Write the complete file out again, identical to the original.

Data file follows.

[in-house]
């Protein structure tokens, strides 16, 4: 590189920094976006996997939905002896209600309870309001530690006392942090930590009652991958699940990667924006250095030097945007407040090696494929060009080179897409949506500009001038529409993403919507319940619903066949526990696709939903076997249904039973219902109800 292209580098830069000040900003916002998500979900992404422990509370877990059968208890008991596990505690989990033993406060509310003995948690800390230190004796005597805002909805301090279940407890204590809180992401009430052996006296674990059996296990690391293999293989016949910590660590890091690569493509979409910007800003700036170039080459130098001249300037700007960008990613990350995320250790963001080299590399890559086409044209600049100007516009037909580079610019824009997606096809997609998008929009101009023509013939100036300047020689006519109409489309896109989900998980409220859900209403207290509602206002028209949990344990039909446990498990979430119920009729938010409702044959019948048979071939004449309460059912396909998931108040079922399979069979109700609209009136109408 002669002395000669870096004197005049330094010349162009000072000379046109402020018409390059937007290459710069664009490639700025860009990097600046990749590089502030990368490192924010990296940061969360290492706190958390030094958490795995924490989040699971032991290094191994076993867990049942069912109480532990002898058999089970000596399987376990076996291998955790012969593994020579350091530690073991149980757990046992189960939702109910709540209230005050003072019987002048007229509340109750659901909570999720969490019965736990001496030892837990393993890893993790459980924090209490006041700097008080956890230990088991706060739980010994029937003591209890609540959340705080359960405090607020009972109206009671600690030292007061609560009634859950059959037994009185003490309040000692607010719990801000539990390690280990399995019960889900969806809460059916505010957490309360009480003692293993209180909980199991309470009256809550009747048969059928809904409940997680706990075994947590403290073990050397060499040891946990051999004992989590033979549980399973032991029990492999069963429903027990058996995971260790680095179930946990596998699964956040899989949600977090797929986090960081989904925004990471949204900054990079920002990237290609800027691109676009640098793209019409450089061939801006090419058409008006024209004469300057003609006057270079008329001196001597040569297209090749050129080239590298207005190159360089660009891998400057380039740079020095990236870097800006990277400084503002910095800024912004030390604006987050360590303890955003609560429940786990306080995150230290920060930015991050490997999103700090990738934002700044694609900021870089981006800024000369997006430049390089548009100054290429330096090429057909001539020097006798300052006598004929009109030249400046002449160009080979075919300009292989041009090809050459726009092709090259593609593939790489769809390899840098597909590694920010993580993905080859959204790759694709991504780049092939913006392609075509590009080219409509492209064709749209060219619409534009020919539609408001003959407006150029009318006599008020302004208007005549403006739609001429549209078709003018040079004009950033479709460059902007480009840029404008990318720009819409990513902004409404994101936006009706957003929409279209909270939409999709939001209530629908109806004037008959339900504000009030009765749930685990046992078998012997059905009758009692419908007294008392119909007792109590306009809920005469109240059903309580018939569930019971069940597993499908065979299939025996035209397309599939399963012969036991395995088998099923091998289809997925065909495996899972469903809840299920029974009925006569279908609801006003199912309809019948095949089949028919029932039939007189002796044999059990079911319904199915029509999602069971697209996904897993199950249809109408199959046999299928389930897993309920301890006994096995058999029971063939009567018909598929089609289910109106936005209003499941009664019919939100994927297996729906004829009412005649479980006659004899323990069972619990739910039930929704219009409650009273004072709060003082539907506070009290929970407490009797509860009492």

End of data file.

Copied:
[in-house]
């Protein structure tokens, strides 16, 4: 590189920094976006996997939905002896209600309870309001530690006392942090930590009652991958699940990667924006250095030097945007407040090696494929060009080179897409949506500009001038529409993403919507319940619903066949526990696709939903076997249904039973219902109800 292209580098830069000040900003916002998500979900992404422990509370877990059968208890008991596990505690989990033993406060509310003995948690800390230190004796005597805002909805301090279940407890204590809180992401009430052996006296674990059996296990690391293999293989016949910590660590890091690569493509979409910007800003700036170039080459130098001249300037700007960008990613990350995320250790963001080299590399890559086409044209600049100007516009037909580079610019824009997606096809997609998008929009101009023509013939100036300047020689006519109409489309896109989900998980409220859900209403207290509602206002028209949990344990039909446990498990979430119920009729938010409702044959019948048979071939004449309460059912396909998931108040079922399979069979109700609209009136109408 002669002395000669870096004197005049330094010349162009000072000379046109402020018409390059937007290459710069664009490639700025860009990097600046990749590089502030990368490192924010990296940061969360290492706190958390030094958490795995924490989040699971032991290094191994076993867990049942069912109480532990002898058999089970000596399987376990076996291998955790012969593994020579350091530690073991149980757990046992189960939702109910709540209230005050003072019987002048007229509340109750659901909570999720969490019965736990001496030892837990393993890893993790459980924090209490006041700097008080956890230990088991706060739980010994029937003591209890609540959340705080359960405090607020009972109206009671600690030292007061609560009634859950059959037994009185003490309040000692607010719990801000539990390690280990399995019960889900969806809460059916505010957490309360009480003692293993209180909980199991309470009256809550009747048969059928809904409940997680706990075994947590403290073990050397060499040891946990051999004992989590033979549980399973032991029990492999069963429903027990058996995971260790680095179930946990596998699964956040899989949600977090797929986090960081989904925004990471949204900054990079920002990237290609800027691109676009640098793209019409450089061939801006090419058409008006024209004469300057003609006057270079008329001196001597040569297209090749050129080239590298207005190159360089660009891998400057380039740079020095990236870097800006990277400084503002910095800024912004030390604006987050360590303890955003609560429940786990306080995150230290920060930015991050490997999103700090990738934002700044694609900021870089981006800024000369997006430049390089548009100054290429330096090429057909001539020097006798300052006598004929009109030249400046002449160009080979075919300009292989041009090809050459726009092709090259593609593939790489769809390899840098597909590694920010993580993905080859959204790759694709991504780049092939913006392609075509590009080219409509492209064709749209060219619409534009020919539609408001003959407006150029009318006599008020302004208007005549403006739609001429549209078709003018040079004009950033479709460059902007480009840029404008990318720009819409990513902004409404994101936006009706957003929409279209909270939409999709939001209530629908109806004037008959339900504000009030009765749930685990046992078998012997059905009758009692419908007294008392119909007792109590306009809920005469109240059903309580018939569930019971069940597993499908065979299939025996035209397309599939399963012969036991395995088998099923091998289809997925065909495996899972469903809840299920029974009925006569279908609801006003199912309809019948095949089949028919029932039939007189002796044999059990079911319904199915029509999602069971697209996904897993199950249809109408199959046999299928389930897993309920301890006994096995058999029971063939009567018909598929089609289910109106936005209003499941009664019919939100994927297996729906004829009412005649479980006659004899323990069972619990739910039930929704219009409650009273004072709060003082539907506070009290929970407490009797509860009492």